It’s a tall order to keep your entire enterprise free of ransomware. The perpetual headlines concerning such attacks over the past couple years are a constant reminder of that. While you should implement a cybersecurity strategy that aims for the stars, a strong emphasis should be place on the containment of an attack (some might say an inevitable one). There are multiple benefits to implementing network segmentation strategy in regards to ransomware.
- Contain the infection area of an attack to mitigate its damage to the enterprise at large
- Buy time to analyze the scope and nature of the attack in order to eradicate it
- Access to logging information that can be used to gather information about the attack and combat it
- Protect high-value assets such as databases, sensitive information, and key servers such as domain controllers (DCs)
Containing a malware attack is about restricting its lateral spread. According to the Department of Homeland Security, “network segmentation” means separating components based on criticality and trustworthiness. This type of network segmentation cannot be achieved at the layer 2 level. While a router does offer some segmentation abilities, only a next-generation firewall can provide the segmented filtering required to contain a serious malware attack.
The Need to Segment Active Directory Assets
DCs are high value targets for threat actors. These servers contain detailed information about all the user and computer accounts within your network. They can be used to seize privileged accounts or reconfigure permissions and policies.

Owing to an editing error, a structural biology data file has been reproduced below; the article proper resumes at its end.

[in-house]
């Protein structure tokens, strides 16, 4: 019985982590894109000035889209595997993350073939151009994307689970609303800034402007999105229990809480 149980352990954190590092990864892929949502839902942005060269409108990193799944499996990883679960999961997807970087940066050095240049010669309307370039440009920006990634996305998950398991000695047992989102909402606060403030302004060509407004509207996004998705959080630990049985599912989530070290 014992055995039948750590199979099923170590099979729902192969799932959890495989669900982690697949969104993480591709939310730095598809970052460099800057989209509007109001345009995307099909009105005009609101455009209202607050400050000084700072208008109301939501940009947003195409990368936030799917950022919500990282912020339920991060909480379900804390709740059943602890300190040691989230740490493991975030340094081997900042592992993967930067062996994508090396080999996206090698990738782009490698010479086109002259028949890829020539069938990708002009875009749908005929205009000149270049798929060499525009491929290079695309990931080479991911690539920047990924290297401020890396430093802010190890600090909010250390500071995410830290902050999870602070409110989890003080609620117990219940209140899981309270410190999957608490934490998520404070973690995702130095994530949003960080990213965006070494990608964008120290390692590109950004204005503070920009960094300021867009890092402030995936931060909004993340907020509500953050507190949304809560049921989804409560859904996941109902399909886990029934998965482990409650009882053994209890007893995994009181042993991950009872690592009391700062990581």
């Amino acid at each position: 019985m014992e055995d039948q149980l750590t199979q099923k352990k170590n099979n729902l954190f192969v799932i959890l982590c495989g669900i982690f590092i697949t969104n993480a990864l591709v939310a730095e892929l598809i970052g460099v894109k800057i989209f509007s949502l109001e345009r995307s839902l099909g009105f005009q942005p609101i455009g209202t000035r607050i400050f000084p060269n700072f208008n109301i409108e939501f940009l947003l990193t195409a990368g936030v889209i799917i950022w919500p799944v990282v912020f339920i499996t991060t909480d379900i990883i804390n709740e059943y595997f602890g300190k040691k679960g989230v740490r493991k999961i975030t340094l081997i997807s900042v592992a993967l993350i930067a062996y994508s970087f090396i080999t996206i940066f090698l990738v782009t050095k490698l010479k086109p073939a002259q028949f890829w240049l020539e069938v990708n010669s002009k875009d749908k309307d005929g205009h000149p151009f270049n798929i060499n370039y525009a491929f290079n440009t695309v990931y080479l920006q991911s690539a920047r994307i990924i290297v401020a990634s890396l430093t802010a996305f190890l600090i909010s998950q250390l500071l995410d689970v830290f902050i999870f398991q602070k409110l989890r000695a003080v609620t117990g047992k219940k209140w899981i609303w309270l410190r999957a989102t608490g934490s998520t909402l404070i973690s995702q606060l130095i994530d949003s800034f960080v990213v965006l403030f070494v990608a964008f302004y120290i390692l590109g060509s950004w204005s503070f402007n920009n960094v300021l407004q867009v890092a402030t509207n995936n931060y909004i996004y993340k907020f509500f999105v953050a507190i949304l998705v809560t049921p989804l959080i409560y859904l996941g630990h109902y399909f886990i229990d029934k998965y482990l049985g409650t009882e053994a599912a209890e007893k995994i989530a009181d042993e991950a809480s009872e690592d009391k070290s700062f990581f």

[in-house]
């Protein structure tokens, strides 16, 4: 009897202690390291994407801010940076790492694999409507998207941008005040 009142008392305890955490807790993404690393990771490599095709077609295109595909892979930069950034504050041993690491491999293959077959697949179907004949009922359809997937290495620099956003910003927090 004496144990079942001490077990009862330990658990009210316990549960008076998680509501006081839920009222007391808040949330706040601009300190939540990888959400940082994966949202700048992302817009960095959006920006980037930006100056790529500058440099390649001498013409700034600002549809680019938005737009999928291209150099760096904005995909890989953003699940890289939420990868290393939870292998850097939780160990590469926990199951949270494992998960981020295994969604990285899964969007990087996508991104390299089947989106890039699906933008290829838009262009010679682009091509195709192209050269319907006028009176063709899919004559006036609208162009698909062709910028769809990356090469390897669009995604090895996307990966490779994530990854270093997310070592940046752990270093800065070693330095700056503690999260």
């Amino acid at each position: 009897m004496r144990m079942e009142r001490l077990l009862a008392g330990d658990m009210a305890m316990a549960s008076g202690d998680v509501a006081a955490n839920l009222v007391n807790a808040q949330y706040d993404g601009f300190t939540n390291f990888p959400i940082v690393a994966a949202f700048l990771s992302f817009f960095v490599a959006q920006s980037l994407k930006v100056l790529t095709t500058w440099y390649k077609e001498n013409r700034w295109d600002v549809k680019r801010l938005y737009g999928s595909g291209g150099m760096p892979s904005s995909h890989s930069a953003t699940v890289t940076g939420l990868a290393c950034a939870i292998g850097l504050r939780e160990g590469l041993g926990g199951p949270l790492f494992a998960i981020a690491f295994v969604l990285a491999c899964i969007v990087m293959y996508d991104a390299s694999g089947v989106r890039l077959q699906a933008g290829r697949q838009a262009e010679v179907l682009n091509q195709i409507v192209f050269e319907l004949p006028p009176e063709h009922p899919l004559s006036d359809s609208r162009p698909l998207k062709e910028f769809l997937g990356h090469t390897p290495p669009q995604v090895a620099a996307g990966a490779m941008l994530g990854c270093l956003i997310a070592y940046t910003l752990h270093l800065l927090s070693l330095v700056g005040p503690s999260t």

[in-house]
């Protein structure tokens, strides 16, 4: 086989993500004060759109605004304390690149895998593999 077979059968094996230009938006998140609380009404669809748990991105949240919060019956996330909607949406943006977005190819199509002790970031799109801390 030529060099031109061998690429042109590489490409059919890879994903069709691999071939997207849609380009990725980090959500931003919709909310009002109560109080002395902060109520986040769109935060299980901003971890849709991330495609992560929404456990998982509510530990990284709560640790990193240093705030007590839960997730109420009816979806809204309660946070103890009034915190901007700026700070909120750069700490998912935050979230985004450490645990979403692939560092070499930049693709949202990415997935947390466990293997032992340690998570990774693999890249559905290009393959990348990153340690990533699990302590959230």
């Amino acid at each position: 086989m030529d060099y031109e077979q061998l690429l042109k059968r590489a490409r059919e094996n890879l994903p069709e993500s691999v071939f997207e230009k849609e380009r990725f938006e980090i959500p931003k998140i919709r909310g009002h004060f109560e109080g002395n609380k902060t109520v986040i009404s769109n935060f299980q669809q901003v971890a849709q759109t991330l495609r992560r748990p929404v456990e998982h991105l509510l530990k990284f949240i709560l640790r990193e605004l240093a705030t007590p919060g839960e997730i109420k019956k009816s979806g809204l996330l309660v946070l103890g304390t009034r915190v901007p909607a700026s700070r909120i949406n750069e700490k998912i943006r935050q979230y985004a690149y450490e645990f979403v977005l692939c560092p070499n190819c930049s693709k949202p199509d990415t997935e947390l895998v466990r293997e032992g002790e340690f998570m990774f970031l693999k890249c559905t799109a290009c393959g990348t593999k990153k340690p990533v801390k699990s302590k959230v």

Bringing down your Active Directory (AD) infrastructure is also a good way to bring enterprise operations to a halt, thus increasing the odds of a handsome extortion payment. The problem is that every user account is constantly connecting to DCs for authentication purposes throughout the workday. Hosting your DCs in the same segment as your users exposes them to the lateral spread of an attack.
Creating a High Value Asset Zone
For those networks that utilize a single perimeter firewall, your best option is to create a dedicated zone for your DCs and other support servers or high value assets. This is the same concept as a DMZ.
Congregating your DCs in a protected zone allows you to segment them from the general network. While it’s still important to limit port availability to required traffic such as LDAP, Kerberos, DNS, etc., you need the power of a next-generation firewall to implement the ample measures required to securely segment your DCs. This includes the creation of policies to scrub all incoming traffic of known malware and enable intrusion prevention systems to monitor, report, and block suspicious traffic.
Bringing your Firewalls into the LAN
Of course, the weakness with the above design is that it places all your DCs in one basket. A far better approach is to bring additional firewalls into the LAN itself to adhere to a zero-trust design.
By dispersing your DCs across your network into distinct firewall protected zones throughout the LAN, you can restrict users of a given site or department to assigned DCs, limiting any possible malware exposure to only those servers. The multiple firewalls can also be configured to communicate with one another, allowing them to take automated measures to further segment an infected area.
Keep Ransomware Away from Active Directory
The days of congregating DCs and other support servers within the same broadcast zone as your users is over. Security is now paramount. A well-conceived network segmentation strategy provides a highly effective means of mitigating a ransomware attack on your AD infrastructure.
Keep in mind, though, that as effective as it is, it’s but one more element of a defense-in-depth strategy that is necessary to win the war on ransomware.